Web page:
Group brings equality to city’s planning
A group of women are aiming to bring gender equality to Auckland’s city planning.
Established in June Women in Urbanism (WIU) boasts more than 500 members on its Facebook page and is preparing a hui later this month to finalise the group’s direction and decide whether to register as a company.
The group currently has two key focuses. The first is campaigning for women’s issues around the future planning of Auckland city, such as more street lighting and better spaces for women.
The second seeks to move more women into senior leadership roles in urbanism industries, like transport planning and civic design.
Mrcagney designer and Mt Eden resident Emma Mcinnes said WIU was formed after noticing a lack of women participating in urbanism industry gatherings.
‘‘We decided to have drinks just for women, and suddenly there they all were, and they wanted to be a part of this conversation,’’ Mcinnes said.
However, WIU was not exclusively for women in the industry, as anyone who self-identified as a women and cared about the city could join, she said.
Currently women’s concerns tended to be ignored as many of Auckland’s designers, engineers and developers were men, and thus the city was being designed around servicing them, she said.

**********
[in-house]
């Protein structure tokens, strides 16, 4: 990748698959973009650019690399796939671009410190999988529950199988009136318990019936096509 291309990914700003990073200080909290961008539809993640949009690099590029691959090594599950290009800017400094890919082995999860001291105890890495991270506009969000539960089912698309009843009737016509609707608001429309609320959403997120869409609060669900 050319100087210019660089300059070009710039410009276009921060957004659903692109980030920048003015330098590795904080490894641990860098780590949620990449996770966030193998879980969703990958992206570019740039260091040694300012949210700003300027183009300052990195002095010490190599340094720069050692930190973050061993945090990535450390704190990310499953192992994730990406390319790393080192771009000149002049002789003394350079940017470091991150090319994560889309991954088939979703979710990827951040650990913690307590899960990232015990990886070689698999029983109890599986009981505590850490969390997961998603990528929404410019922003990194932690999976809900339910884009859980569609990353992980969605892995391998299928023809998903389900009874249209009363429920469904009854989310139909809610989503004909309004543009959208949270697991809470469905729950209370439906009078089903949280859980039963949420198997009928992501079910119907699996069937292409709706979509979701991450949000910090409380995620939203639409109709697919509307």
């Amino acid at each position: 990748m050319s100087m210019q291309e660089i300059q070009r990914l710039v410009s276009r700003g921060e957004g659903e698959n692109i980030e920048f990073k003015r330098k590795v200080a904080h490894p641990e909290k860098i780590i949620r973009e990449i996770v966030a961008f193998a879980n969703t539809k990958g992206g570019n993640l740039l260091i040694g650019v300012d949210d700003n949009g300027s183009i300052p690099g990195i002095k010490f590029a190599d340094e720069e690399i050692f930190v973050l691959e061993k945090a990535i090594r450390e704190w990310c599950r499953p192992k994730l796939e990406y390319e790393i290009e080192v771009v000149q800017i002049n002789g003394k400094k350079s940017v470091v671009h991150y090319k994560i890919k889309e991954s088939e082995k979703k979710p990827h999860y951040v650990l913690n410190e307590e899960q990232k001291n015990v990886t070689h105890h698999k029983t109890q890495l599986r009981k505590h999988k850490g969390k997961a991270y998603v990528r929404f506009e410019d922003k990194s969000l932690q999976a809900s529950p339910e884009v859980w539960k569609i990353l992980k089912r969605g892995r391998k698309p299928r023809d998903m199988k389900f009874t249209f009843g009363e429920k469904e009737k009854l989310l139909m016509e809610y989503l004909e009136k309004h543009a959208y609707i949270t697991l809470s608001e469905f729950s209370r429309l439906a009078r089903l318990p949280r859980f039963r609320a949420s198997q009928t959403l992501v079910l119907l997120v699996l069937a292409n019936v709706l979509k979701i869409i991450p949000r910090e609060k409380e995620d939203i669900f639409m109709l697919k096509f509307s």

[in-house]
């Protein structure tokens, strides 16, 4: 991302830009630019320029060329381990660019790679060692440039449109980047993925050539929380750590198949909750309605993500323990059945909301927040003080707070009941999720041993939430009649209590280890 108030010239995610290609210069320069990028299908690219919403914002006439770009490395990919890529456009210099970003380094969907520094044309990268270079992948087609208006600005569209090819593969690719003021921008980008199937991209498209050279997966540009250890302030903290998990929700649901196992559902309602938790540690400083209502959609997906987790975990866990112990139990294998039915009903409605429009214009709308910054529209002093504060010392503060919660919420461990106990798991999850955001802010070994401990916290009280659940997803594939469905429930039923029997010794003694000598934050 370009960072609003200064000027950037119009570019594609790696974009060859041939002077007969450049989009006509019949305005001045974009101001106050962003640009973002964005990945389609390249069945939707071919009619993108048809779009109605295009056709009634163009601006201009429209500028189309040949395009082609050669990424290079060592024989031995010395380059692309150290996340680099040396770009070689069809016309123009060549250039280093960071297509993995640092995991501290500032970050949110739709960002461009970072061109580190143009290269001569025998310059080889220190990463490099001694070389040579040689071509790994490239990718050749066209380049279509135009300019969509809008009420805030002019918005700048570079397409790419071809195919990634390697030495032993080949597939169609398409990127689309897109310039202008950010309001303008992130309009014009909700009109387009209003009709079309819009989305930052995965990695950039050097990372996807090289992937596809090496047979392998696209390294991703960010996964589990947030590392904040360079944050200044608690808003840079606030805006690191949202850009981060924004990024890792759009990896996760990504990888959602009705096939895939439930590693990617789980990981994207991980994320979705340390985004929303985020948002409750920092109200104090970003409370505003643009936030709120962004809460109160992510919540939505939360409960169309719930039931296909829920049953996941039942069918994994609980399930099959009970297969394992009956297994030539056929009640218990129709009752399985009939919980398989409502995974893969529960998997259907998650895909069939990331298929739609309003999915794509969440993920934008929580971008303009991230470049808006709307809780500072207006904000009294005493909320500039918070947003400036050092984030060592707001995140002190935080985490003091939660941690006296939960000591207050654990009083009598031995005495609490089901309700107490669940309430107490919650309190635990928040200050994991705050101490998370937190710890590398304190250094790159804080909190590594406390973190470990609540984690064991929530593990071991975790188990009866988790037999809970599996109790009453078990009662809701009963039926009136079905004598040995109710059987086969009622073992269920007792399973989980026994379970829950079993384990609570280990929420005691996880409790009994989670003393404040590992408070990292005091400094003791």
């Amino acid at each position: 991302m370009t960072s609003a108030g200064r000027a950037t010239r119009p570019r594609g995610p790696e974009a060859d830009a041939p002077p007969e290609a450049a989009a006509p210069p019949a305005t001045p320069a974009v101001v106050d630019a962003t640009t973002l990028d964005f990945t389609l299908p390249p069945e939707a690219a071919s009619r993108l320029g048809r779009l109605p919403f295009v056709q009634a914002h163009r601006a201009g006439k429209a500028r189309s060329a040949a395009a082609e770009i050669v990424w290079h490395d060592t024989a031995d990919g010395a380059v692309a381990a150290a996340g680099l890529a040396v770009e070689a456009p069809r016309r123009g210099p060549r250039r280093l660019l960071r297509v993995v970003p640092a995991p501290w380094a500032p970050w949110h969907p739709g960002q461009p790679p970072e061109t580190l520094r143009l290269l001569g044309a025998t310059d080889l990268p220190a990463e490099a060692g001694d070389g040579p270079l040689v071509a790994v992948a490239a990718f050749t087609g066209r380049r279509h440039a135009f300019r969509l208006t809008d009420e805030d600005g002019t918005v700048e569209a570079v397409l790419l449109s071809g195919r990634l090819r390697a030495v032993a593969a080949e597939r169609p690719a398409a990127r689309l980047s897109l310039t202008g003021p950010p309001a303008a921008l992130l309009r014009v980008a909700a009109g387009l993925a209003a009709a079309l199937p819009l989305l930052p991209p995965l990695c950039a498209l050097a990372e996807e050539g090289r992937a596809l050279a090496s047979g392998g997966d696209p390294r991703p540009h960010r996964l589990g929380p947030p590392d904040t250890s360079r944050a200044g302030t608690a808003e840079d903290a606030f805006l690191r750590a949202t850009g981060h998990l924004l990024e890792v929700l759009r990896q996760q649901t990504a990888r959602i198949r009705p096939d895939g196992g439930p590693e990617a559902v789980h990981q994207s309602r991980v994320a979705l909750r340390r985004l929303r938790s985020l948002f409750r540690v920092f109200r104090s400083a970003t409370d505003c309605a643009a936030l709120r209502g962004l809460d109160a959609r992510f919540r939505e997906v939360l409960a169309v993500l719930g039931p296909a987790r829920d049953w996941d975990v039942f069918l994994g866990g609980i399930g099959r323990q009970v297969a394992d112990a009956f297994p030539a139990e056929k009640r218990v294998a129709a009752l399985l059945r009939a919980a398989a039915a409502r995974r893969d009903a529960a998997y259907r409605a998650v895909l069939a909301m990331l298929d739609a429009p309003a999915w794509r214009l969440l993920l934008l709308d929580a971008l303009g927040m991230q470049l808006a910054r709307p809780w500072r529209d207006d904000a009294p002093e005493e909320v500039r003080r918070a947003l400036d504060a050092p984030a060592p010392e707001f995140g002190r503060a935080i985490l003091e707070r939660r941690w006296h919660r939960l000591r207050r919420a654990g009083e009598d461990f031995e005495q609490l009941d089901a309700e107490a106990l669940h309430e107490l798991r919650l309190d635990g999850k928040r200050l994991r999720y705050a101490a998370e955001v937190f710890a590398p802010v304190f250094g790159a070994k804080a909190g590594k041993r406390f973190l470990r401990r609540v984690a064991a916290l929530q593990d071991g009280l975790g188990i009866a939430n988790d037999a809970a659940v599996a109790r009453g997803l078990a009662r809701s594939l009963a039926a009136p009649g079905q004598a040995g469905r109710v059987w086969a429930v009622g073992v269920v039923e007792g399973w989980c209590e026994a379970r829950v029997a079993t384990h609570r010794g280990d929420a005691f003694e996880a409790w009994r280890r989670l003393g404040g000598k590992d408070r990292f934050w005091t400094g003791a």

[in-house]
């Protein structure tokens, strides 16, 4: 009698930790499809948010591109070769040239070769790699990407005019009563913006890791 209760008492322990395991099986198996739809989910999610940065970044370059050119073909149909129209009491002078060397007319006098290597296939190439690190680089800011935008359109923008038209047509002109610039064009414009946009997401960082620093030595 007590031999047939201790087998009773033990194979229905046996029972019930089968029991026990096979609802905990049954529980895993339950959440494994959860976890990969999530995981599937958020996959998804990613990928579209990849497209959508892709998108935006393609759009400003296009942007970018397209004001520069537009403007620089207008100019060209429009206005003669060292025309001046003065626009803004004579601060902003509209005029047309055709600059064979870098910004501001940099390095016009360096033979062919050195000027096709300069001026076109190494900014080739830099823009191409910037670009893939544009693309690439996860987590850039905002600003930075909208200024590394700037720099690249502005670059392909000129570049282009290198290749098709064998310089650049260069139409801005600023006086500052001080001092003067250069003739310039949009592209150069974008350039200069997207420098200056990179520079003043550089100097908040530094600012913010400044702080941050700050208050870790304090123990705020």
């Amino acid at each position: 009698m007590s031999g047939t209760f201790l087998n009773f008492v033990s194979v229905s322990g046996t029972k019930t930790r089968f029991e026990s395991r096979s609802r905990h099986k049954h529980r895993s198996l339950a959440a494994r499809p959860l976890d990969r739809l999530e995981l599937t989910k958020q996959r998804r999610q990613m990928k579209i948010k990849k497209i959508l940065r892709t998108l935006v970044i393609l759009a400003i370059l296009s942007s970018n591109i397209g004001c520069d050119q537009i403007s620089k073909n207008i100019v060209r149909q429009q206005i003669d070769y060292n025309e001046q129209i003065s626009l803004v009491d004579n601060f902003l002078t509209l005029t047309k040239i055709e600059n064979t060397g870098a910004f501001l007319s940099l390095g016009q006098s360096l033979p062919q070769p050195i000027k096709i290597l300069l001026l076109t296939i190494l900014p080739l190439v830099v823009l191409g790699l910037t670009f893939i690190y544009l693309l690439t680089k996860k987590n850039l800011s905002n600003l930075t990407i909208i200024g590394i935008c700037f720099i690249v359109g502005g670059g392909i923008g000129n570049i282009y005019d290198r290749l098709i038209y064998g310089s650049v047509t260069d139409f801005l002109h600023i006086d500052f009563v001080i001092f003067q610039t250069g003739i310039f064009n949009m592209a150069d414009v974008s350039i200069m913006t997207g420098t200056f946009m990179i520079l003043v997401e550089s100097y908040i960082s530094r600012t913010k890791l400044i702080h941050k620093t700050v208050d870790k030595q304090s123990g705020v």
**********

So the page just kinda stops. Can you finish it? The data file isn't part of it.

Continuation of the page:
‘‘We just want to have more people designing for the diverse needs of Aucklanders, and we don’t think we can get that if we only have a very small percentage of our population designing for the rest of our population.’’
One key issue which WIU wished to tackle was that of women being isolated due to urban sprawl was, she said.
As they tended to stay at home with their children, it was common for women in far flung suburbs to be bound by their cars, with few options in amenities and little transport choice at their disposal, she said.
‘‘We are trying to improve the lives of women all across the spectrum, but we’re thinking about how we design better urban outcomes for everyone,’’ she said.
Auckland Council urban strategist Natalie Donze said WIU provided a place for women within the industry to get together and talk about their experiences.
‘‘It gives women the opportunity to find mentorship from those who have broken the glass ceiling,’’ Donze said.